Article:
the bigger question is: How to have a beta (test) site and production, and switch between them so easily that a user can do it.

I wrote a script that does the move. Here's what the script does:

1. saves the target wp-config DB settings
2. dumps source_DB, with --add-drop-table --add-drop-database 
3. replaces all http://source/ with http://target in dump_DB.sql
4. loads source_DB.sql in Target_DB
5. (there is no cache plugin in either sites)
6. rsync --delete /source/path/ to /target/path
7. chown -R /target/path  with the correct ownership

The script works perfectly. the source-site is practically identical to the target-site. The files are md5-identical between the srouce and target (except wp-config.php).

BUT! (here's are questions)

  • The main menu is "forgotten". I have to manually go to "menus" and select the main-menu from the drop-down box. it happens each time i switch these websites. How can that be, if the database is copied 1:1 ? Could it be that the menu is related to domain URL somehow?

  • the background preference (controlled by "simplify" theme") is forgotten. I have to manually select the background images from existing images.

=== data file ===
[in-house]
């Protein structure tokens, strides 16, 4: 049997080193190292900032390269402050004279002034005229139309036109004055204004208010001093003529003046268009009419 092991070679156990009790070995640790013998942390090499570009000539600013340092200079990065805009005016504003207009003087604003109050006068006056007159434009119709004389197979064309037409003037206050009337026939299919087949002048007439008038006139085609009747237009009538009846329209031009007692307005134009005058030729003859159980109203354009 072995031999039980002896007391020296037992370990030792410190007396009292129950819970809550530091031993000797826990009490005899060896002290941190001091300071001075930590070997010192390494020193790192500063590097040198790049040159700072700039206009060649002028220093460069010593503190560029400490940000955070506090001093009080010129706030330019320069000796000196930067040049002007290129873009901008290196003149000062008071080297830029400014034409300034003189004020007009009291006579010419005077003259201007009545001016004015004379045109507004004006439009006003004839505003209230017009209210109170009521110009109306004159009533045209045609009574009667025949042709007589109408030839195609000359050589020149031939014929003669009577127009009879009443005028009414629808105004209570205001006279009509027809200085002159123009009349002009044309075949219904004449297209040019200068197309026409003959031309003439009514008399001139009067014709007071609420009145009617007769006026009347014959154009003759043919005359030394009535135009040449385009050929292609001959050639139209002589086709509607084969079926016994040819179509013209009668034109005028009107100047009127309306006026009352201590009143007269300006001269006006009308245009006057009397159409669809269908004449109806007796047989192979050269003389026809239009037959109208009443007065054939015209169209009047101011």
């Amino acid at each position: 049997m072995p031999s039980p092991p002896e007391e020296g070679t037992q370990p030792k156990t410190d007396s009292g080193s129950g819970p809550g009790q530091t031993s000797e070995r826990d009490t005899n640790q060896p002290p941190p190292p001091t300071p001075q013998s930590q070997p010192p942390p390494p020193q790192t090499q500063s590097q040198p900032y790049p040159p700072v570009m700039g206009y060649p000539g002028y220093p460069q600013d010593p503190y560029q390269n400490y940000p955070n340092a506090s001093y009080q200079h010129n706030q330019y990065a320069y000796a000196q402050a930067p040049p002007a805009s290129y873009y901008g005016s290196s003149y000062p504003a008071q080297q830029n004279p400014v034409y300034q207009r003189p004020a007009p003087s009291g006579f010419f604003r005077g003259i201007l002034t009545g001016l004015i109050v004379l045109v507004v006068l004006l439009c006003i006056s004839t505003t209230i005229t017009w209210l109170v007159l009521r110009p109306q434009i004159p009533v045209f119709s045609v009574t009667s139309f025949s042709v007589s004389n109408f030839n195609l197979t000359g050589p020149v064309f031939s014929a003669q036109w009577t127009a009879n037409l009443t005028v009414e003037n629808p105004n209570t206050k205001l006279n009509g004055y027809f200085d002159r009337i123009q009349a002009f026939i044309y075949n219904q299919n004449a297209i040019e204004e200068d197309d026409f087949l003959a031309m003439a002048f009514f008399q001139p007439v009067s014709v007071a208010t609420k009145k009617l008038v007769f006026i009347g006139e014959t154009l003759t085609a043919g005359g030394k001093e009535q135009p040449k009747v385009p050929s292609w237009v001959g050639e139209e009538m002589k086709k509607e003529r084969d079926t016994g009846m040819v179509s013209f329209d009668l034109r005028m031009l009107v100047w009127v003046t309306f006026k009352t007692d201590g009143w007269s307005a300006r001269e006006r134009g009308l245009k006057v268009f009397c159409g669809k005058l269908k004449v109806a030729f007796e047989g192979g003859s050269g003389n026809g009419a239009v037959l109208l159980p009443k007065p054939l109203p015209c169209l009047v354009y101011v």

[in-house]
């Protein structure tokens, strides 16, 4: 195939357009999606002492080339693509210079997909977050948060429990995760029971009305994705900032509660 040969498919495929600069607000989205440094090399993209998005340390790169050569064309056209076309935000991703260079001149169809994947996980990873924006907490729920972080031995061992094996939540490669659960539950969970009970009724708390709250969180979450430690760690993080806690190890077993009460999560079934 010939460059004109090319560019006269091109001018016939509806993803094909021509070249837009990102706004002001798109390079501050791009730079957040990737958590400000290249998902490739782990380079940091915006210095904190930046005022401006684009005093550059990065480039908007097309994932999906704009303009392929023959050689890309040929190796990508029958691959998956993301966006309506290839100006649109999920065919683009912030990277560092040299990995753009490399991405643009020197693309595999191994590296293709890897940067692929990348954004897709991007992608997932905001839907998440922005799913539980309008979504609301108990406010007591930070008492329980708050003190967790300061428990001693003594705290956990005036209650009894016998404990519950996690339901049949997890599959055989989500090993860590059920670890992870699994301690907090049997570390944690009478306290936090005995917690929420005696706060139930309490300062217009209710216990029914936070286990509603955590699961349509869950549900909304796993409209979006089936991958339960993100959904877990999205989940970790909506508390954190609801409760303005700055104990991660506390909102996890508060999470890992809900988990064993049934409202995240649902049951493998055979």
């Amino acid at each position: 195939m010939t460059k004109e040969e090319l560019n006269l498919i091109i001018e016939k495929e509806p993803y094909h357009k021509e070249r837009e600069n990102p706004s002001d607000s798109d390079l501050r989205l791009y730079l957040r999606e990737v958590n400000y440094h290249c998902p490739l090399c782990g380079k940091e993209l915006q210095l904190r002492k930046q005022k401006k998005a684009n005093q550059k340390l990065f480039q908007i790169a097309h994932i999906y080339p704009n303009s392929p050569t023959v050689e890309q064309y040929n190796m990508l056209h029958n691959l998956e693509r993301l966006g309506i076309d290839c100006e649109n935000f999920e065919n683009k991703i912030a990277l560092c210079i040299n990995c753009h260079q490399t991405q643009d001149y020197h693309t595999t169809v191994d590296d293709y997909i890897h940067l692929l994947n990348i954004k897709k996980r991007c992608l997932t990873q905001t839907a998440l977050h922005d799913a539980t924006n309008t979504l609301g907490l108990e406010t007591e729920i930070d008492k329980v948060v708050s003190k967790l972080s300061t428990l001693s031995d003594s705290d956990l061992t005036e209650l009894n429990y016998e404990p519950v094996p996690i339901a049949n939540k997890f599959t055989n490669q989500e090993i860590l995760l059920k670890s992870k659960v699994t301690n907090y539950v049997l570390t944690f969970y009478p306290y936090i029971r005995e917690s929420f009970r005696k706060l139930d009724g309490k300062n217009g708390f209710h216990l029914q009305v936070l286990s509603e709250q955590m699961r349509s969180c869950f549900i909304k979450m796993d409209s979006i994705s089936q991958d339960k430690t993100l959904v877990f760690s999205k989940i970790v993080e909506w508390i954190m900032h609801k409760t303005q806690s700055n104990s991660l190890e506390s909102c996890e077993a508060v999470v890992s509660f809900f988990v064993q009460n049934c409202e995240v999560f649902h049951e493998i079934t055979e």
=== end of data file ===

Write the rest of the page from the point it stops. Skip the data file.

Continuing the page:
• Is there a better way to switch test-site <> production site without all this hassle? I Just want to have a test site and to switch DNS entries. My posts dont travel over the internet, so I dont need absolute URLS. changing "hosts" file solution is not acceptable for admin end-user.

2 Answers 2


There's a set of tutorials on how to deploy WordPress (source and DB) using Capistrano.

Part 1 | Part 2 | Part 3

Capistrano allows you to deploy WordPress installations from the command line. It was initially developed for Ruby on Rails apps, but it has the capability to deploy many other systems, apparently.

There's information in the tutorials on:

  • setting up Capistrano
  • "capifying" WordPress
  • deploying to multiple servers
    (so you can, for instance, have test/staging/production environments)
  • using Capistrano to manage your WP databases (including backup & restore)

I haven't had a chance to try it yet, but I'm really itching to.

  • Lone link is considered a poor answer (see FAQ) since it is meaningless by itself and target resource is not guaranteed to be alive in the future. Please try to include at least summary of information you are linking to.
    – Rarst
    Commented May 29, 2013 at 14:42
  • Updated my answer. If it's still insufficient, let me know and I'll edit further or remove it.
    – Pat J
    Commented May 29, 2013 at 15:55

You cannot just do a plain text string replacement on database dump - that breaks any serialized data, that contains string being replaced, and WordPress uses that plenty.

Only use replacement tools with support of serialized data, such as Search-Replace-DB.


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